Freedom to Try New Things

The previous month of January has been a trial of sorts in our London Missional Communities. We decided that we wanted to take a break from some of our regularly scheduled activities in order to keep things fresh. Trying new things can be hard in ministry. We don't know how the new things might be received, who will show up when we change, or what momentum might be lost. But, I believe it is worth the risk to see what God will do through the changes. Changes also do not automatically mean that leaders are unhappy with the current results.

Our Awaken Team feels strongly about emphasising worship, evangelism, and service in our communities. We hope to inspire men and women in their 20-30's to live their faith outside the walls of the church. In our case, the walls of the church often means outside of the comfort of a missional community home group. No matter where we may gather, if we desire to see the Kingdom brought into new areas, that means we must get out of our comfort zones. Don't get me wrong, a warm gathering spot for believers to encourage, love, and pray for one another is a great, necessary thing. I just want to remind us that our faith is not meant to live solely in these home groups, it is meant to live out in the world.

Each week this month we canceled both of our missional communities. We communicated to our groups that we want to do something different, so they should keep Thursday evenings open in their diary, but we were going to do some different service projects in our community as a way to bless some local missions who need help. The first week, we organised to help out at the local food bank. The second week, we organised a prayer walk up and down a couple high streets in our area of London. We believe that these changes in our programme were helpful in accomplishing our goal of living missionally, and helped teach each of us that meeting to serve can be just as beneficial as a Bible study. Again, I am all for studying God's Word in community, it is very necessary to our spiritual development. I just don't want to communicate that study is the only beneficial thing to do at a missional community.

During our first week at the food bank, we met a lovely staff team who was working overtime to sort all of the gifts given during the Christmas holiday. We stepped in alongside them after hours and spent our night sorting food by variety and expiration date so that the team the next day could hand out appropriate food bundles to men and women in need of groceries for the week. We left encouraged that we were not only serving alongside other believers doing Kingdom work, but that we were making a difference for those less fortunate neighbours in our community. The beautiful thing about God's Kingdom is that we had no previous relationship with the food bank. I searched them online and sent a vague email to an info@ email address asking if there were any needs we could meet. When we showed up, we were welcomed like family. We had such an encouraging time, and realised their need for volunteers was beyond what we could do in one night, that we stopped looking for other opportunities and dedicated the last two Thursday nights of the month to continue helping at the food bank.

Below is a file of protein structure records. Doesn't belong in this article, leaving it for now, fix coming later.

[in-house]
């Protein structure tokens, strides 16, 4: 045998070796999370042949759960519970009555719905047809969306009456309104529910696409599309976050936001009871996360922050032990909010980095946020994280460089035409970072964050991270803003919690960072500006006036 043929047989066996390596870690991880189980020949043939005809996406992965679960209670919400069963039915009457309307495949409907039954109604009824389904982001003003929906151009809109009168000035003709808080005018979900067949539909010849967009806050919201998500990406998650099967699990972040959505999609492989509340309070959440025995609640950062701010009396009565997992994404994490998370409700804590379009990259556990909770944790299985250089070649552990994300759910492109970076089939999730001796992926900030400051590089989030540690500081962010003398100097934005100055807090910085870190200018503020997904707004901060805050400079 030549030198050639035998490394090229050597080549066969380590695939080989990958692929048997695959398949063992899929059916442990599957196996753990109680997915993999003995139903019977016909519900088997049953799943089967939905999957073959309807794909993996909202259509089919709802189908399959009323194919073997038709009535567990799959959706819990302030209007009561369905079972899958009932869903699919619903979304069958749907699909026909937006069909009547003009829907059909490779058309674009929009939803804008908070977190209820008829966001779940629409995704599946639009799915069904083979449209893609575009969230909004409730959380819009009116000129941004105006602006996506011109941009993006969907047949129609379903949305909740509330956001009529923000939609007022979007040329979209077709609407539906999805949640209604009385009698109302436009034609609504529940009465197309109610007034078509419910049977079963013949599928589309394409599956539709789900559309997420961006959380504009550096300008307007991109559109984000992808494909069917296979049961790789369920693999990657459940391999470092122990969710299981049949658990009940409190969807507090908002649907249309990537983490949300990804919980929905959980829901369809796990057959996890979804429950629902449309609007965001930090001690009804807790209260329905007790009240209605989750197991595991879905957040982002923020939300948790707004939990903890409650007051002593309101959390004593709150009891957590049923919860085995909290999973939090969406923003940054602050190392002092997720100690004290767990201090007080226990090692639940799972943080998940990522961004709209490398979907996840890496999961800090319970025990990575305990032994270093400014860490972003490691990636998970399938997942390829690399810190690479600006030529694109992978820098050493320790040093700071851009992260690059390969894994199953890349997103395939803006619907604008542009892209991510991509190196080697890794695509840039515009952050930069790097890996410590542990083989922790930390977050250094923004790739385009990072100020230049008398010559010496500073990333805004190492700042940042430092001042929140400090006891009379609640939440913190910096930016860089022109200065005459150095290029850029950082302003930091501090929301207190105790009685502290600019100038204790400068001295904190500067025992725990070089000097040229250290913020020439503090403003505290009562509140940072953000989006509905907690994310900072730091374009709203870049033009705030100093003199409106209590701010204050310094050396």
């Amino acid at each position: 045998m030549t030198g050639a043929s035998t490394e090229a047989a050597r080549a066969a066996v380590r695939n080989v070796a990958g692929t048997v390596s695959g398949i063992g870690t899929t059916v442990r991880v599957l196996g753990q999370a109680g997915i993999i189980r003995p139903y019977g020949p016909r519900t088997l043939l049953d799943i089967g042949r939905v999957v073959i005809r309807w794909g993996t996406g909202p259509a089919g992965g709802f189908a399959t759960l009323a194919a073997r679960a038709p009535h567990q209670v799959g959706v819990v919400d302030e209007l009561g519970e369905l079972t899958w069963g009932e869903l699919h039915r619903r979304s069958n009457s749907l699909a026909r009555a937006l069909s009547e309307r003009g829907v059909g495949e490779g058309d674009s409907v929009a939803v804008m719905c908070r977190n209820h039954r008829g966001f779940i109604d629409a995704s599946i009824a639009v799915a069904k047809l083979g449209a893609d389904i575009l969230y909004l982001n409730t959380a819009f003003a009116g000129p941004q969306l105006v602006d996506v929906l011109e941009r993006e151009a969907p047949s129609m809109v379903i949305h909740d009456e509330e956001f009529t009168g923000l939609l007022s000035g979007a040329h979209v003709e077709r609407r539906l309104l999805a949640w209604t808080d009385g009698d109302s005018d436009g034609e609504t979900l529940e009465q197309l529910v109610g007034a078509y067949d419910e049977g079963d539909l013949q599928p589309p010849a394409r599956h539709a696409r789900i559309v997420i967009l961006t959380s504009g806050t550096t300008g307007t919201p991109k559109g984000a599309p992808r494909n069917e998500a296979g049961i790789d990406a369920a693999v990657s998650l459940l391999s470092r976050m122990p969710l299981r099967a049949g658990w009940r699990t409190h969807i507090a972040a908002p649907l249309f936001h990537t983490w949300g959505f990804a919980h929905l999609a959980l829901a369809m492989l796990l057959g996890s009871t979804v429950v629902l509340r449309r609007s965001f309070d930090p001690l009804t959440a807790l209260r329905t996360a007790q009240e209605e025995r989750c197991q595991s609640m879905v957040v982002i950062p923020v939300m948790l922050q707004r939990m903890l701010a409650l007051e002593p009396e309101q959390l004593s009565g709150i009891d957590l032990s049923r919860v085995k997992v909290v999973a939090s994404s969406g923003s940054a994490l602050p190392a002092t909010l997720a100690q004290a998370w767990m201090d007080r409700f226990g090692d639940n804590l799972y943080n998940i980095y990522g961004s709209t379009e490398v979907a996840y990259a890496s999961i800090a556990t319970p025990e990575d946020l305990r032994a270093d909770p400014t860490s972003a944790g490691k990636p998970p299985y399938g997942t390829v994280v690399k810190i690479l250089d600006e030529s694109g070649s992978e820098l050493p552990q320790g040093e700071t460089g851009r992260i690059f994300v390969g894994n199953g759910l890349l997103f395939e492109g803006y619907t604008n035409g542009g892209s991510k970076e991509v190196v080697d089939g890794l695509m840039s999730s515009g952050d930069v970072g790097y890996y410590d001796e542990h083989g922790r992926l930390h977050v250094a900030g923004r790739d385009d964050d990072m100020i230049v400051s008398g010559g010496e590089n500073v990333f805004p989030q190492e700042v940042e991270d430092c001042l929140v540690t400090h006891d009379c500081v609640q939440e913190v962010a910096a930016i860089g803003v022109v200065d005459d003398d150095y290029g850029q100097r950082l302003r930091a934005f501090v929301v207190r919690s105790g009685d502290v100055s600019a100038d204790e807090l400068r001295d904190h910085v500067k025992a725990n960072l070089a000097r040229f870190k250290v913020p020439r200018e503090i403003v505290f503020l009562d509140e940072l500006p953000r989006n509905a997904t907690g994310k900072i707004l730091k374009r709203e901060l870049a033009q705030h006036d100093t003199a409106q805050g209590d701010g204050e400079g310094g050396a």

All in all, I hope this story encourages you to think outside of the box, to try new things, and to realise the benefit that service projects make in your spiritual development. Don't feel stuck in the routine of your weekly Bible study. Feel free to try new things. 

Joel Peabody (@joelpeabody) is a staff team member at Awaken Movement UK. He currently lives in Wanstead, London, UK with his wife, Allison. His hobbies include music and golf. He has recently switched to skinny trousers and isn’t turning back.